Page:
The dar­ling of New York opens up about her is­land roots and sig­na­ture style.


In a Vogue pic­to­rial Shala is seen at home in Saint Lu­cia teach­ing wide-eyed kids about pre­serv­ing the ocean. Her Shala’s Rab­bit Hole blog fea­tures pho­tos of Chisel Street, Castries in 1997 jux­ta­posed with Alexan­der Wang’s new store in Tokyo; an In­sta­gram shot taken in Colom­bia presents her in a bright pink cre­ation by Guade­loupe’s Li­ly­dezîles, whim­si­cally framed by a per­fectly match­ing tra­di­tional door­way. And then there are her well-cov­ered front-row ap­pear­ances at fash­ion weeks in New York, Paris and Mi­lan, and on red car­pets the world over. As if al­ready she did not have more than her fair share of tal­ent, it turns out Shala Mon­roque may be ca­pa­ble of be­ing in sev­eral zones at the same time!

Her in­ter­na­tional rep­u­ta­tion as a style chief­tain spreads across the mul­ti­ple lanes of so­cial me­dia. The Saint Lu­cia-born fash­ion phe­nom is the dar­ling of cre­ative New York and the world of haute cou­ture.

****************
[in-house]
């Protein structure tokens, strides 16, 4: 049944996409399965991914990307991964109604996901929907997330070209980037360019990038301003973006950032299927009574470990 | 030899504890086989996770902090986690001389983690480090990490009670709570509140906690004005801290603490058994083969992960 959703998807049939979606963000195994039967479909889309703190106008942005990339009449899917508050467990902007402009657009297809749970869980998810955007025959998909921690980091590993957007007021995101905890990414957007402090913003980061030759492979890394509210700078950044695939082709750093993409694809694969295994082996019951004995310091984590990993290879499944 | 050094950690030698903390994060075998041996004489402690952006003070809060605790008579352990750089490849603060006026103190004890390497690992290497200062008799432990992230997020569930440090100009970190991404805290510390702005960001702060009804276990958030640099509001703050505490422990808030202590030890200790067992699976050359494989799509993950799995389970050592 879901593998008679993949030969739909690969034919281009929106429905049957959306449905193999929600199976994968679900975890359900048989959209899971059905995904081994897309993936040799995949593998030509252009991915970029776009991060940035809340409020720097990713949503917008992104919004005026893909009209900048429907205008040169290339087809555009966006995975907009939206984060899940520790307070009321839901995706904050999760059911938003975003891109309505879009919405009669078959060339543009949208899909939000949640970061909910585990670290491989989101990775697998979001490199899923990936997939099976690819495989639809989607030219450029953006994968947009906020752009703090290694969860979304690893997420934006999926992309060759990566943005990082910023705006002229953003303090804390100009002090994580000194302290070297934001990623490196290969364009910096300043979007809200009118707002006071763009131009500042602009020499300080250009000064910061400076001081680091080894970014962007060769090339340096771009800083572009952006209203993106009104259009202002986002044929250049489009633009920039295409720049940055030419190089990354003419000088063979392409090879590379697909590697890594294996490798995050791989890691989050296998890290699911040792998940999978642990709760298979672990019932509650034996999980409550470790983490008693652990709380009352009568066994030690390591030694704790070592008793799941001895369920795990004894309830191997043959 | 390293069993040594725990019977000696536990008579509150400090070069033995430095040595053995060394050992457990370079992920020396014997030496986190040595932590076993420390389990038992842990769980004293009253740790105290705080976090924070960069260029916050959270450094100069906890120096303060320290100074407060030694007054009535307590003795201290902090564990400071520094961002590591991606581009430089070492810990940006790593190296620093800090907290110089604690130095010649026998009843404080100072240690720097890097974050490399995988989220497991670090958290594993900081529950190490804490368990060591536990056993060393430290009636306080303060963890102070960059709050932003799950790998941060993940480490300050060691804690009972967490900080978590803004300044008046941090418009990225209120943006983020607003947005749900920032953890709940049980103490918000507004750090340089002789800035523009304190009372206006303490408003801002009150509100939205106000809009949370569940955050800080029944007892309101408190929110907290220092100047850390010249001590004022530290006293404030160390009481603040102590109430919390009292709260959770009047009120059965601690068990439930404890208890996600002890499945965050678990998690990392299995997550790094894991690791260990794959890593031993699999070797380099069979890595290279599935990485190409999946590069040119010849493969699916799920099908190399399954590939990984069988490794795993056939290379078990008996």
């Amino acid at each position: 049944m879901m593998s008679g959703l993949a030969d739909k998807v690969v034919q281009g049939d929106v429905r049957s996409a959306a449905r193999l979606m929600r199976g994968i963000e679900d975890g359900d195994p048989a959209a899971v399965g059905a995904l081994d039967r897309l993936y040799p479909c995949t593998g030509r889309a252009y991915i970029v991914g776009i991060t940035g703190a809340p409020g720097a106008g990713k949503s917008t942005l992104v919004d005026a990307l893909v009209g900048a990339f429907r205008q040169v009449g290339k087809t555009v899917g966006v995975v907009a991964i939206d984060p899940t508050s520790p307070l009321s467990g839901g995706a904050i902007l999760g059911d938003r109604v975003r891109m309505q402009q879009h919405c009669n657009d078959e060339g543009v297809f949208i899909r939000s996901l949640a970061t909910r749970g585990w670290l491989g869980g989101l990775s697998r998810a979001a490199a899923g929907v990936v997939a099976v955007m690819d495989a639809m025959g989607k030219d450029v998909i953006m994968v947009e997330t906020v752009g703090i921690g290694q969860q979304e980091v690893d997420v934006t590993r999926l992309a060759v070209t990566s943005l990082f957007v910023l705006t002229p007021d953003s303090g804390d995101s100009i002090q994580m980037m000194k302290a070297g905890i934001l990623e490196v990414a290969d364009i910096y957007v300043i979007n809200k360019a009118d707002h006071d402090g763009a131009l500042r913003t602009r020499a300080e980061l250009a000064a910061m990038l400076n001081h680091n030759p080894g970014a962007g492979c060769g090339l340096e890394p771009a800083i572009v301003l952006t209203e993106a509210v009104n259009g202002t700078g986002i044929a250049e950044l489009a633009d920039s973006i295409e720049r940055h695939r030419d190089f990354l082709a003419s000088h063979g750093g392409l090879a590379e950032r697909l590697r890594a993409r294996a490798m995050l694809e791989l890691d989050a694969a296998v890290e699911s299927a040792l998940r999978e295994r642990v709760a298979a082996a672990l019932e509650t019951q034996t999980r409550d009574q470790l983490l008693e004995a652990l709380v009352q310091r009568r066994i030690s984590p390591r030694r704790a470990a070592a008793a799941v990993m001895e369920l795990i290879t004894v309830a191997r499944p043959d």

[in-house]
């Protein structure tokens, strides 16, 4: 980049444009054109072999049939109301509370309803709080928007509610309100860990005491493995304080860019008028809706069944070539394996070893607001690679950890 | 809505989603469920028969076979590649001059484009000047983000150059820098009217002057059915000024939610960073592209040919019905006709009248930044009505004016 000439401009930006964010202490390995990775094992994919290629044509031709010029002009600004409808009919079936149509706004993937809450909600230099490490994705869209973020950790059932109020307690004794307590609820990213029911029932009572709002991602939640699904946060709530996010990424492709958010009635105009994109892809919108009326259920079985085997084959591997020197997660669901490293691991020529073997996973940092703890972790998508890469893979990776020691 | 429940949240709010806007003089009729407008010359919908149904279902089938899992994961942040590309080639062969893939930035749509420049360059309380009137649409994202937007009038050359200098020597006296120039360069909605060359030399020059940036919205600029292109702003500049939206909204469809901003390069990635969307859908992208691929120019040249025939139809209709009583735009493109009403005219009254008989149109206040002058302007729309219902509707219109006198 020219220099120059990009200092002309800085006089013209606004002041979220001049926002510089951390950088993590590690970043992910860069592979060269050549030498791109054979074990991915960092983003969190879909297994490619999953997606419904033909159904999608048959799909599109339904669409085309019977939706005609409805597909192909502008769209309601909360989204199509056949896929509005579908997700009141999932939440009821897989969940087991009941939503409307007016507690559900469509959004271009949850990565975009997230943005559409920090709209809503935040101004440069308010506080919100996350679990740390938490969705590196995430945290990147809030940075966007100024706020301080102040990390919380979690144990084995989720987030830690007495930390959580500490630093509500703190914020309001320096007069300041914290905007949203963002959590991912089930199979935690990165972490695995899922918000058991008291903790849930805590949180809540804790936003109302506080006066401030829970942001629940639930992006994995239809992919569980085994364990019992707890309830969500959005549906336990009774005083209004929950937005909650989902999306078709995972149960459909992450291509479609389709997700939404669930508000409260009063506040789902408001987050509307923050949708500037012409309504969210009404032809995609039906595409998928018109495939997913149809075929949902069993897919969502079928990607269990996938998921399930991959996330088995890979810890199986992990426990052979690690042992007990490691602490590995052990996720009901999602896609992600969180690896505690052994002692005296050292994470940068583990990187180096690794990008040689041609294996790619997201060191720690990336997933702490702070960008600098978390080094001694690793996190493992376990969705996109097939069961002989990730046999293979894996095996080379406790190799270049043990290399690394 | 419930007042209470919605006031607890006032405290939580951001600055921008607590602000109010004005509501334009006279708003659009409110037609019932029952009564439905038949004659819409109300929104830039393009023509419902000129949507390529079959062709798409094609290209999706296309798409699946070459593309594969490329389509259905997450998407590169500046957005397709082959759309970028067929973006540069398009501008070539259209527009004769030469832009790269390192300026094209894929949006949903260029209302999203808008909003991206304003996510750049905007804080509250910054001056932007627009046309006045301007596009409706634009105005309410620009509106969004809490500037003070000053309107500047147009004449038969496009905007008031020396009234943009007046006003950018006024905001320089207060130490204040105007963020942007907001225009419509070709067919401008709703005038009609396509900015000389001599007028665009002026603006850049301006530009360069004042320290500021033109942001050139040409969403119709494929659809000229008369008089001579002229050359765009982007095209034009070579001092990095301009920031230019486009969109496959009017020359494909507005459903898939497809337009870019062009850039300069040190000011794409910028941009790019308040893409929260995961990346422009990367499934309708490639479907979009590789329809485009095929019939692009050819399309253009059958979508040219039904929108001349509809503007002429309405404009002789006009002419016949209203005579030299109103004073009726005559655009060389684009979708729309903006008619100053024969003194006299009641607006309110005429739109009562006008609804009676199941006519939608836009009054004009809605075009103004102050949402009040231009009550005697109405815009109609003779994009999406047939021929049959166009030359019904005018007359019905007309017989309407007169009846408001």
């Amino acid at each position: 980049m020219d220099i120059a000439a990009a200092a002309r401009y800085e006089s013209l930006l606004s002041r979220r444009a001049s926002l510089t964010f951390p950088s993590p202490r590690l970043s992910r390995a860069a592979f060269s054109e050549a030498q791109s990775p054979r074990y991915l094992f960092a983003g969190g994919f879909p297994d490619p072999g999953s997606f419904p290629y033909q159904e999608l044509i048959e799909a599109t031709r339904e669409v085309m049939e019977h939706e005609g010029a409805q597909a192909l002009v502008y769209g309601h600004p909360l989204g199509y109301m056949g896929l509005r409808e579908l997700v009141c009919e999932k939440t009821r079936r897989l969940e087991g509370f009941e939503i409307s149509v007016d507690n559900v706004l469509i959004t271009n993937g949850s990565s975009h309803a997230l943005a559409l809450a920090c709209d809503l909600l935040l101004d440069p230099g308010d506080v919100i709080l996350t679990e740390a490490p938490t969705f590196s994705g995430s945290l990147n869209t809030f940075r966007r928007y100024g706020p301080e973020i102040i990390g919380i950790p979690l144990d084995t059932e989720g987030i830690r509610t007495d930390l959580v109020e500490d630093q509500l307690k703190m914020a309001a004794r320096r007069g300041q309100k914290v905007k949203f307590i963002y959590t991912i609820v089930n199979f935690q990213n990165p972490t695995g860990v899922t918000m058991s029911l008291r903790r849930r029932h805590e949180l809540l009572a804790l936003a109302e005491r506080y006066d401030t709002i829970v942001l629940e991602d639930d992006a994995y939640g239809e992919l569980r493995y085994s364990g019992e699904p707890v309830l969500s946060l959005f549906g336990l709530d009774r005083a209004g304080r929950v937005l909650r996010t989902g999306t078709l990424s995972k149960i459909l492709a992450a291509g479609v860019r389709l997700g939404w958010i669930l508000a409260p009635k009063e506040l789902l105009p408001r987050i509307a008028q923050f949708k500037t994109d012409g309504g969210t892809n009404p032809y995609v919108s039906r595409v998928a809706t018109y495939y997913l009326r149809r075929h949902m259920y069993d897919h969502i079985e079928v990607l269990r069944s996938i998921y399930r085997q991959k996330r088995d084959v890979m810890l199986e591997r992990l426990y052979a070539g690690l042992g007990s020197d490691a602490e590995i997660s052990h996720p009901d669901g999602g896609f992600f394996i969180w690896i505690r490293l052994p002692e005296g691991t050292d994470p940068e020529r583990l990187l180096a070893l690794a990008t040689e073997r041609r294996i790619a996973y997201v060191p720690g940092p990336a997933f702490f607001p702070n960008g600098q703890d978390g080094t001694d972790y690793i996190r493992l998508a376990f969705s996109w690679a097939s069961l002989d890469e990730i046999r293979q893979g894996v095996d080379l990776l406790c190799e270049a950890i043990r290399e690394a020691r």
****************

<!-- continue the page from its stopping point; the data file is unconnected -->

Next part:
She grew up with sand be­tween her toes, play­ing at Marisule beach on the north­west coast of Saint Lu­cia. Shala rem­i­nisces: “I loved to play, climb trees, bathe in the rain, ex­plore, walk along the coast from Vigie . . . On school va­ca­tions, and some­times at week­ends, I stayed with my grand­mother at the is­land’s south­ern end, in Saltibus. So in essence I had an idyl­lic child­hood.”

Sto­ry­telling and mu­sic were a big part of her fam­ily life, as was grow­ing vegetables in her granny’s gar­den and eat­ing what they grew in that old time farm-to-ta­ble self­suf­fi­ciency that is sud­denly trendy again. Her mother worked at one of the is­land’s ear­li­est re­sorts, the St. Lu­cian Ho­tel, and it was here that have-not Shala got her ini­tial glimpses into the life of the haves. Saint Lu­cia was even then a popular wed­ding des­ti­na­tion for the rich and fa­mous and from about age seven she was a paid flower girl, spend­ing days at the ho­tel with the guests, snor­kel­ing, lunch­ing or ac­com­pa­ny­ing them on tours. For Shala it all amounted to “a taste of what was pos­si­ble.”